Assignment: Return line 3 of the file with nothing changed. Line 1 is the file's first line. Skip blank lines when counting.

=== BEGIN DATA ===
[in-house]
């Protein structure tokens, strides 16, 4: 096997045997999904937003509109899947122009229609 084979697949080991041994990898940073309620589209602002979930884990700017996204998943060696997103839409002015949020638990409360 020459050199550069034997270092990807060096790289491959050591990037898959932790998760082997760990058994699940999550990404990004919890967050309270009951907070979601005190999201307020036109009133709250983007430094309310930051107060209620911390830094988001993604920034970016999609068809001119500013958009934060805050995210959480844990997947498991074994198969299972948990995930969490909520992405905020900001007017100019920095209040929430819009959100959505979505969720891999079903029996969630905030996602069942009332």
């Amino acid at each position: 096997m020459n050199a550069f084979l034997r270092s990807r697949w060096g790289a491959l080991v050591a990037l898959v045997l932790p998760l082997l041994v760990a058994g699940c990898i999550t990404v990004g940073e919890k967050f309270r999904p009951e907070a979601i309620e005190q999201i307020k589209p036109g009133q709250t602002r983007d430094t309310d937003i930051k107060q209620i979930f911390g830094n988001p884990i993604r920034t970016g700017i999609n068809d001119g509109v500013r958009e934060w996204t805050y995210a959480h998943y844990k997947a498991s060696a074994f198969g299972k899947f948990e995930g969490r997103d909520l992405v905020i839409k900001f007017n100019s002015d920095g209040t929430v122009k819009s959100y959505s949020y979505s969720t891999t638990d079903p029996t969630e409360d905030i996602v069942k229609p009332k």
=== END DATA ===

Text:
């Amino acid at each position: 096997m020459n050199a550069f084979l034997r270092s990807r697949w060096g790289a491959l080991v050591a990037l898959v045997l932790p998760l082997l041994v760990a058994g699940c990898i999550t990404v990004g940073e919890k967050f309270r999904p009951e907070a979601i309620e005190q999201i307020k589209p036109g009133q709250t602002r983007d430094t309310d937003i930051k107060q209620i979930f911390g830094n988001p884990i993604r920034t970016g700017i999609n068809d001119g509109v500013r958009e934060w996204t805050y995210a959480h998943y844990k997947a498991s060696a074994f198969g299972k899947f948990e995930g969490r997103d909520l992405v905020i839409k900001f007017n100019s002015d920095g209040t929430v122009k819009s959100y959505s949020y979505s969720t891999t638990d079903p029996t969630e409360d905030i996602v069942k229609p009332k």